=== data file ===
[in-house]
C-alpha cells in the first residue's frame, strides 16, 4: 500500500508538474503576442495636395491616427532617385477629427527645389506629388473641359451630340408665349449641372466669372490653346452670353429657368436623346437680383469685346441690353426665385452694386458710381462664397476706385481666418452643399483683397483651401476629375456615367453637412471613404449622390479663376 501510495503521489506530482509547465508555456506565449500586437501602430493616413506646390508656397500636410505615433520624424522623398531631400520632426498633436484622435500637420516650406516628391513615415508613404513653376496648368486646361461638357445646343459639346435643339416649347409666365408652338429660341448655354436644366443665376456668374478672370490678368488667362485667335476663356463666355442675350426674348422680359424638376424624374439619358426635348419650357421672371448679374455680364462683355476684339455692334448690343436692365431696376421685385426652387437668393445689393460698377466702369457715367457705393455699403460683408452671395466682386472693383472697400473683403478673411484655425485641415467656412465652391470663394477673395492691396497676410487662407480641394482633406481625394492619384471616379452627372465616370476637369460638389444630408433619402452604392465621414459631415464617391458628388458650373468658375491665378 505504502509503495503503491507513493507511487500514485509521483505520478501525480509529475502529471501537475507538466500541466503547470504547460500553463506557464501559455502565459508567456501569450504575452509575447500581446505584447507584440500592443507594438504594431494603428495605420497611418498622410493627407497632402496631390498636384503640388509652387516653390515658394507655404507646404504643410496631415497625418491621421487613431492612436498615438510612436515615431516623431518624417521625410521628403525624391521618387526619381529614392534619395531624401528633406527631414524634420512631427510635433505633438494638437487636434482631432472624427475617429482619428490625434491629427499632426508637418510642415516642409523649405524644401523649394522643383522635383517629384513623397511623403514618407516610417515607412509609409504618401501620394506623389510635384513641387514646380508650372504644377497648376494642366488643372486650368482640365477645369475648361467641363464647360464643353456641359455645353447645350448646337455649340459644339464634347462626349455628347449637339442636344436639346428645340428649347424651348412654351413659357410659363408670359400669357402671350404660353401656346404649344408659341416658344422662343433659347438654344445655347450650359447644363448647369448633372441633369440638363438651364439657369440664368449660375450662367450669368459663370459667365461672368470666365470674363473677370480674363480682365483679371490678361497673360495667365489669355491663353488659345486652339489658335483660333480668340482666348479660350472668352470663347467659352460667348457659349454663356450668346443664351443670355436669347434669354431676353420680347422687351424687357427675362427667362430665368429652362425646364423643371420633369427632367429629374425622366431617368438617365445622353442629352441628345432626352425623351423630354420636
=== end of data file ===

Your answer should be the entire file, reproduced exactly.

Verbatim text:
[in-house]
C-alpha cells in the first residue's frame, strides 16, 4: 500500500508538474503576442495636395491616427532617385477629427527645389506629388473641359451630340408665349449641372466669372490653346452670353429657368436623346437680383469685346441690353426665385452694386458710381462664397476706385481666418452643399483683397483651401476629375456615367453637412471613404449622390479663376 501510495503521489506530482509547465508555456506565449500586437501602430493616413506646390508656397500636410505615433520624424522623398531631400520632426498633436484622435500637420516650406516628391513615415508613404513653376496648368486646361461638357445646343459639346435643339416649347409666365408652338429660341448655354436644366443665376456668374478672370490678368488667362485667335476663356463666355442675350426674348422680359424638376424624374439619358426635348419650357421672371448679374455680364462683355476684339455692334448690343436692365431696376421685385426652387437668393445689393460698377466702369457715367457705393455699403460683408452671395466682386472693383472697400473683403478673411484655425485641415467656412465652391470663394477673395492691396497676410487662407480641394482633406481625394492619384471616379452627372465616370476637369460638389444630408433619402452604392465621414459631415464617391458628388458650373468658375491665378 505504502509503495503503491507513493507511487500514485509521483505520478501525480509529475502529471501537475507538466500541466503547470504547460500553463506557464501559455502565459508567456501569450504575452509575447500581446505584447507584440500592443507594438504594431494603428495605420497611418498622410493627407497632402496631390498636384503640388509652387516653390515658394507655404507646404504643410496631415497625418491621421487613431492612436498615438510612436515615431516623431518624417521625410521628403525624391521618387526619381529614392534619395531624401528633406527631414524634420512631427510635433505633438494638437487636434482631432472624427475617429482619428490625434491629427499632426508637418510642415516642409523649405524644401523649394522643383522635383517629384513623397511623403514618407516610417515607412509609409504618401501620394506623389510635384513641387514646380508650372504644377497648376494642366488643372486650368482640365477645369475648361467641363464647360464643353456641359455645353447645350448646337455649340459644339464634347462626349455628347449637339442636344436639346428645340428649347424651348412654351413659357410659363408670359400669357402671350404660353401656346404649344408659341416658344422662343433659347438654344445655347450650359447644363448647369448633372441633369440638363438651364439657369440664368449660375450662367450669368459663370459667365461672368470666365470674363473677370480674363480682365483679371490678361497673360495667365489669355491663353488659345486652339489658335483660333480668340482666348479660350472668352470663347467659352460667348457659349454663356450668346443664351443670355436669347434669354431676353420680347422687351424687357427675362427667362430665368429652362425646364423643371420633369427632367429629374425622366431617368438617365445622353442629352441628345432626352425623351423630354420636